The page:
Binary process

A more efficient utilization of the resource can be obtained by using the binary process (Fig. 3) on resources with a temperature less than 360°F (180°C). This process is normally used when wells are pumped. The pressurized geothermal brine yields its heat energy to a second fluid in heat exchangers and is reinjected into the reservoir. The second fluid (commonly referred to as the power fluid) has a lower boiling temperature than the geothermal brine and therefore becomes a vapor on the exit of the heat exchangers. It is separately pumped as a liquid before going through the heat exchangers. The vaporized, high-pressure gas then passes through a turbine that drives an electric generator. The vapor exhaust from the turbine is then condensed in conventional condensers and is pumped back through the heat exchangers. There is a distinct environmental advantage to this process since both the geothermal brine and power fluid systems are closed from the atmosphere. Hydrocarbons, such as isobutane and propane, are common power fluids used in this process. See also: Electric power generation


Production and Pollution Problems

The chief problems in producing geothermal power involve mineral deposition, changes in hydrological conditions, and corrosion of equipment. Pollution problems arise in handling geothermal effluents, both water and steam.

Mineral deposition

In some water-dominated fields there may be mineral deposition from boiling geothermal fluid. Silica deposition in wells caused problems in the Salton Sea, California, field; more commonly, calcium carbonate scale formation in wells or in the country rock may limit field developments, for example, in Turkey and the Philippines. Fields with hot waters high in total carbonate are now regarded with suspicion for simple development. In the disposal of hot wastewaters at the surface, silica deposition in flumes and waterways can be troublesome.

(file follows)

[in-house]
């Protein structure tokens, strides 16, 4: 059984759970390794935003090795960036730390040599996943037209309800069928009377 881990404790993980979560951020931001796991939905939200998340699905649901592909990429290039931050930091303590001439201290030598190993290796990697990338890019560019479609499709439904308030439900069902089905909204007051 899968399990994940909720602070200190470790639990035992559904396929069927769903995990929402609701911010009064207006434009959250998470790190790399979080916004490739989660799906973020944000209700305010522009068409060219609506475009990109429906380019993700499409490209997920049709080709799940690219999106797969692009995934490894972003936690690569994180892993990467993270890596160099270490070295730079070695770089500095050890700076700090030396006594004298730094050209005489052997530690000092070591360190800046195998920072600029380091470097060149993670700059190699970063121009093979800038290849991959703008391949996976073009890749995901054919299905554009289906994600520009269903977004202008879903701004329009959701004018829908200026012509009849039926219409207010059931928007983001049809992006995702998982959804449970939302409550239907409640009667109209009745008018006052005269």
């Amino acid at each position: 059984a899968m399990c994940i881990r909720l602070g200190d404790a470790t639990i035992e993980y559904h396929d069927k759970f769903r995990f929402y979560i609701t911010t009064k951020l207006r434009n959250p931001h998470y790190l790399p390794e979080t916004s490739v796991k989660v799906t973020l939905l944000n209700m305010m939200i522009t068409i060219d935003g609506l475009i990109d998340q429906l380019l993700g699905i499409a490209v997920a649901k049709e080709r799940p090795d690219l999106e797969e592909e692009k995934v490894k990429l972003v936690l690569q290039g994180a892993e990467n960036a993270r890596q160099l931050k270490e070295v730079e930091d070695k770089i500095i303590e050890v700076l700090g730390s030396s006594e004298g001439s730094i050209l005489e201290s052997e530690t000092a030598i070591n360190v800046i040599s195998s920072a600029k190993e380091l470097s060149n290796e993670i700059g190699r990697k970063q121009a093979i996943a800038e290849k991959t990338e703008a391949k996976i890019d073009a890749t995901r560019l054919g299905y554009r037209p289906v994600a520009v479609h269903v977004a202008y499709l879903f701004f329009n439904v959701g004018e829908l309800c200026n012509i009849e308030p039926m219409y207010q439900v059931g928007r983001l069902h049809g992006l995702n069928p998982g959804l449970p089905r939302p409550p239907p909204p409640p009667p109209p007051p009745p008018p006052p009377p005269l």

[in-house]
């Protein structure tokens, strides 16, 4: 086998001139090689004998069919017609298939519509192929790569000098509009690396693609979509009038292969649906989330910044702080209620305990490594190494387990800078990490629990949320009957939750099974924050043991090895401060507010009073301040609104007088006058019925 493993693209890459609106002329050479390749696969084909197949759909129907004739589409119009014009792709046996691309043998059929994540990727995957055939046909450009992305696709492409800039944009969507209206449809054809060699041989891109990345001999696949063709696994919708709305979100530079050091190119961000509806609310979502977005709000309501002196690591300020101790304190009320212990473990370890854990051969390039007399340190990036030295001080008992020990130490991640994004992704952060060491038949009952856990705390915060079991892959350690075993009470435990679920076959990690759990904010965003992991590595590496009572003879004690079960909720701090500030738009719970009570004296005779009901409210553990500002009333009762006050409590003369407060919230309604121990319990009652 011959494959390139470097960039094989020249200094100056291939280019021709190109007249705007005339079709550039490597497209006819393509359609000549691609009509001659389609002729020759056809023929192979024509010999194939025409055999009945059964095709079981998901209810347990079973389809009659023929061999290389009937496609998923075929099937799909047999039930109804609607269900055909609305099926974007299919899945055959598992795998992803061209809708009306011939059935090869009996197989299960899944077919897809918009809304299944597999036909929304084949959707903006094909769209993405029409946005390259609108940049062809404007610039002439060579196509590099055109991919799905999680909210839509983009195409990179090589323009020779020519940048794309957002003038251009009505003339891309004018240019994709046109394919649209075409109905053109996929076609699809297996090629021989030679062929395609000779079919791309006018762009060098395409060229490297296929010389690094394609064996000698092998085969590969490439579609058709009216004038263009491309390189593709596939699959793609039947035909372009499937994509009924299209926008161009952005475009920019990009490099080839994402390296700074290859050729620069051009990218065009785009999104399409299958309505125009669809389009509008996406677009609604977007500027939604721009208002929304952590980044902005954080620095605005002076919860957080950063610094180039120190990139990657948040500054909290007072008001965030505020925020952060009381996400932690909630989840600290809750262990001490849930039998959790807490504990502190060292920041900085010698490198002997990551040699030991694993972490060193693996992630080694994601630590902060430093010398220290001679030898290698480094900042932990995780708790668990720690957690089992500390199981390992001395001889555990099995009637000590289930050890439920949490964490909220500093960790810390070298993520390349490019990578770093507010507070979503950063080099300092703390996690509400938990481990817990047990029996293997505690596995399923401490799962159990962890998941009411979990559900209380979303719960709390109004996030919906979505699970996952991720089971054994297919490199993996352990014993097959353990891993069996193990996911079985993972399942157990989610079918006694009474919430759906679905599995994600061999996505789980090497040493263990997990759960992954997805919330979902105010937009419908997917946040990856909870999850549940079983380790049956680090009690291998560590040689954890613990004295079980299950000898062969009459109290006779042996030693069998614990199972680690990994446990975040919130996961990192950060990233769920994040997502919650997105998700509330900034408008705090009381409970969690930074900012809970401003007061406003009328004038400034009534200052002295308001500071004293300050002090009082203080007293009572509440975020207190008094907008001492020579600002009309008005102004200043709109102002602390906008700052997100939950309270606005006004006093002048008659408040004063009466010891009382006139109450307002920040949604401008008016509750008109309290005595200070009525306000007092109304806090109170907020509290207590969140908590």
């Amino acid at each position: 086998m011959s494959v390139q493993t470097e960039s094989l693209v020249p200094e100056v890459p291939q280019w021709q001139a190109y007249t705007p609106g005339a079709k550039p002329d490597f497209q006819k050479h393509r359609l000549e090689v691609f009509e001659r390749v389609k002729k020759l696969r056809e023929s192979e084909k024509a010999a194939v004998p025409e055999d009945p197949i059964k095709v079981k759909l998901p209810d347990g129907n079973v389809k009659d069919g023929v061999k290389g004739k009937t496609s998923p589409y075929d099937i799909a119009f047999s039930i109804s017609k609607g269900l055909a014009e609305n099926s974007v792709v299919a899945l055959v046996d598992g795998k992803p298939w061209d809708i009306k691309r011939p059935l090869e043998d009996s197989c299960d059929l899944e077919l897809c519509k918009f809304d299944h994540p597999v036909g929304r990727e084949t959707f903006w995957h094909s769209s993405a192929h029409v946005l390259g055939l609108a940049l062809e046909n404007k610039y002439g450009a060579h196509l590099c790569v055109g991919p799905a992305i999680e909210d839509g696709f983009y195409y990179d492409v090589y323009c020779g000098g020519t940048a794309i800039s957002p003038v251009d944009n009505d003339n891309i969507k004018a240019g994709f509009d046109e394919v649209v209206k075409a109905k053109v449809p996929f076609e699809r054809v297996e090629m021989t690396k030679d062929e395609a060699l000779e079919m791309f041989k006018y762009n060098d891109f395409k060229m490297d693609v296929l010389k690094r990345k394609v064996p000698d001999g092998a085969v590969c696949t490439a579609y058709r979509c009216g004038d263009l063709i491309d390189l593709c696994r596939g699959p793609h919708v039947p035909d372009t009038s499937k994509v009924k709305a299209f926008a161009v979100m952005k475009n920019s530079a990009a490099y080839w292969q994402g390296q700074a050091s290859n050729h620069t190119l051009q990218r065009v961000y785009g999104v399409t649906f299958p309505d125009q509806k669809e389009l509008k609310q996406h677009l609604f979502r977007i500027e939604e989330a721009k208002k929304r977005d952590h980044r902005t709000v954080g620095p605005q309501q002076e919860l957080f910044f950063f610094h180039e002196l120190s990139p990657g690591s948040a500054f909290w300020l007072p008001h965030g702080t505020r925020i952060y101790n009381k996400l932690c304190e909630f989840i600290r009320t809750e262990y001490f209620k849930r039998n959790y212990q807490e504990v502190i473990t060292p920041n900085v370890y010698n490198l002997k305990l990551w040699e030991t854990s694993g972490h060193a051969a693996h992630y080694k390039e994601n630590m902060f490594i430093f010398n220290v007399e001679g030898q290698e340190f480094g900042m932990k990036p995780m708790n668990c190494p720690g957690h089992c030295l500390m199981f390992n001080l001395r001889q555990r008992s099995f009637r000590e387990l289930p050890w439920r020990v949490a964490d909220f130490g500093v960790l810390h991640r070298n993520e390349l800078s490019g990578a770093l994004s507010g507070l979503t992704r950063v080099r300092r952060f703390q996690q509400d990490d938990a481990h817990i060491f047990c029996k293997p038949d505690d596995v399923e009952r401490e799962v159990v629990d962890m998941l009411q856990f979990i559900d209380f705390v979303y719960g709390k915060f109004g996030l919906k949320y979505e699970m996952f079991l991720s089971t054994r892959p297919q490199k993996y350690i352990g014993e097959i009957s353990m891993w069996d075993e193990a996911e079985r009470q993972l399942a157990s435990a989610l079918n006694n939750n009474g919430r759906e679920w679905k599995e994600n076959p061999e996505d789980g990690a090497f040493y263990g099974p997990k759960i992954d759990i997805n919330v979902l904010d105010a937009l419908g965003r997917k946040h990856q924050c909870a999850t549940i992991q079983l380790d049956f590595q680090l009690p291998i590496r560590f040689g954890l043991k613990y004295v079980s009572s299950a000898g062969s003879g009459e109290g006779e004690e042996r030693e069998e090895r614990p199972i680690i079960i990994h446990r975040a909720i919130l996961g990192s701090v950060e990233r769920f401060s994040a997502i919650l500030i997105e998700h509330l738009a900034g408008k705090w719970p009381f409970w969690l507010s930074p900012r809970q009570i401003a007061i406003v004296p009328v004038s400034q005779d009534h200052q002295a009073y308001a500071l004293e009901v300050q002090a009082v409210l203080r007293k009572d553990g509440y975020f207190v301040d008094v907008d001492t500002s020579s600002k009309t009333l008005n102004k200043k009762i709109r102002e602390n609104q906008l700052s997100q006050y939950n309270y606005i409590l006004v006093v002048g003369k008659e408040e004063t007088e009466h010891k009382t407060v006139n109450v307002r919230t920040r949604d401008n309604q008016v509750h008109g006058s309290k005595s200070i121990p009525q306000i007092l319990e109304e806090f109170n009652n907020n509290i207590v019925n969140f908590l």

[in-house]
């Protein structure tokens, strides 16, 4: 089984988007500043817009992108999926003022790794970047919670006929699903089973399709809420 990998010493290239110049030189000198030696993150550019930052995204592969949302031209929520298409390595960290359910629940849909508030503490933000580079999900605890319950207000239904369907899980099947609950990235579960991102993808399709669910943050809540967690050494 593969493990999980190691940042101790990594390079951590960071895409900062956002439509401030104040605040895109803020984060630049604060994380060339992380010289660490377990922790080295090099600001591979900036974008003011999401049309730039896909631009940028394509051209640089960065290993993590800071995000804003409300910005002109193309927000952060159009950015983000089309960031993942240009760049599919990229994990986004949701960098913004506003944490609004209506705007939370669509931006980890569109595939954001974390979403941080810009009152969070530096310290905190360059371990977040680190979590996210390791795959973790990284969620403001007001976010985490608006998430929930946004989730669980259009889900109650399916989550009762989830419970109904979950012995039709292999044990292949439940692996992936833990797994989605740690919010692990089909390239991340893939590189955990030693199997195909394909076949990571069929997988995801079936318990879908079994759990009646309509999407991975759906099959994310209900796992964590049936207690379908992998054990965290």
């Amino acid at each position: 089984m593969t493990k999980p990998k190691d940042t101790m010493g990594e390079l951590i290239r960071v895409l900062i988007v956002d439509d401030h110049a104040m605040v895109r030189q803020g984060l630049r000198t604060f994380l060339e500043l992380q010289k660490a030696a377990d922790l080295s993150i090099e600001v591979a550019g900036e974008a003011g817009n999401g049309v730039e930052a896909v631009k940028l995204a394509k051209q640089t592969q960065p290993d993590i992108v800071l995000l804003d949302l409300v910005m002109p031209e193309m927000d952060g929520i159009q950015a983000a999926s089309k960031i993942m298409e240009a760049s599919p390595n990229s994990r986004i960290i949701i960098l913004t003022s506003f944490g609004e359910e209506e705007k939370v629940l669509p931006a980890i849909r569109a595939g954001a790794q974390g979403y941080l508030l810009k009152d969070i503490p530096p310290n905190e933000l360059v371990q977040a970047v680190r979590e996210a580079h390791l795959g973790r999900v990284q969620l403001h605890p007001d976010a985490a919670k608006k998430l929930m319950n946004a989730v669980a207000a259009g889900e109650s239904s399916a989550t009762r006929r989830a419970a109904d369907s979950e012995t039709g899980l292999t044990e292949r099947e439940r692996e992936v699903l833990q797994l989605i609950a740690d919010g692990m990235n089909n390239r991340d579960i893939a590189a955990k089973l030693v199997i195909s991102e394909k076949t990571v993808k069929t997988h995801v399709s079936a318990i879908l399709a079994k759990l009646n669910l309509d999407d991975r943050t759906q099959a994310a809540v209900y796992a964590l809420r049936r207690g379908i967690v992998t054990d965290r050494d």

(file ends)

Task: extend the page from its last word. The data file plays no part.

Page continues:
Hydrological changes

Extensive production from wells changes the local hydrological conditions. Decreasing aquifer pressures may cause boiling water in the rocks (leading to changes in well fluid characteristics), encroachment of cool water from the outskirts of the field, or changes in water chemistry through lowered temperatures and gas concentrations. After an extensive withdrawal of hot water from rocks of low strength, localized ground subsidence may occur (up to several meters) and the original natural thermal activity may diminish in intensity. Some changes occur in all fields, and a good understanding of the geology and hydrology of a system is needed so that the well withdrawal rate can be matched to the well's long-term capacity to supply fluid.


Geothermal waters cause an accelerated corrosion of most metal alloys, but this is not a serious utilization problem except, very rarely, in areas where wells tap high-temperature acidic waters (for example, in active volcanic zones.) The usual deep geothermal water is of near-neutral pH. The principal metal corrosion effects to be avoided are sulfide and chloride stress corrosion of certain stainless and high-strength steels and the rapid corrosion of copper-based alloys. Hydrogen sulfide, or its oxidation products, also causes a more rapid degradation than normal of building materials, such as concrete, plastics, and paints. See also: Corrosion


 A high noise level can arise from unsilenced discharging wells (up to 120 decibels adjusted), and well discharges may spray saline and silica-containing fluids on vegetation and buildings. Good engineering practice can reduce these effects to acceptable levels.

Because of the lower efficiency of geothermal power stations, they emit more water vapor per unit capacity than fossil-fuel stations. Steam from wellhead silencers and power station cooling towers may cause an increasing tendency for local fog and winter ice formation. Geothermal effluent waters liberated into waterways may cause a thermal pollution problem unless diluted by at least 100:1.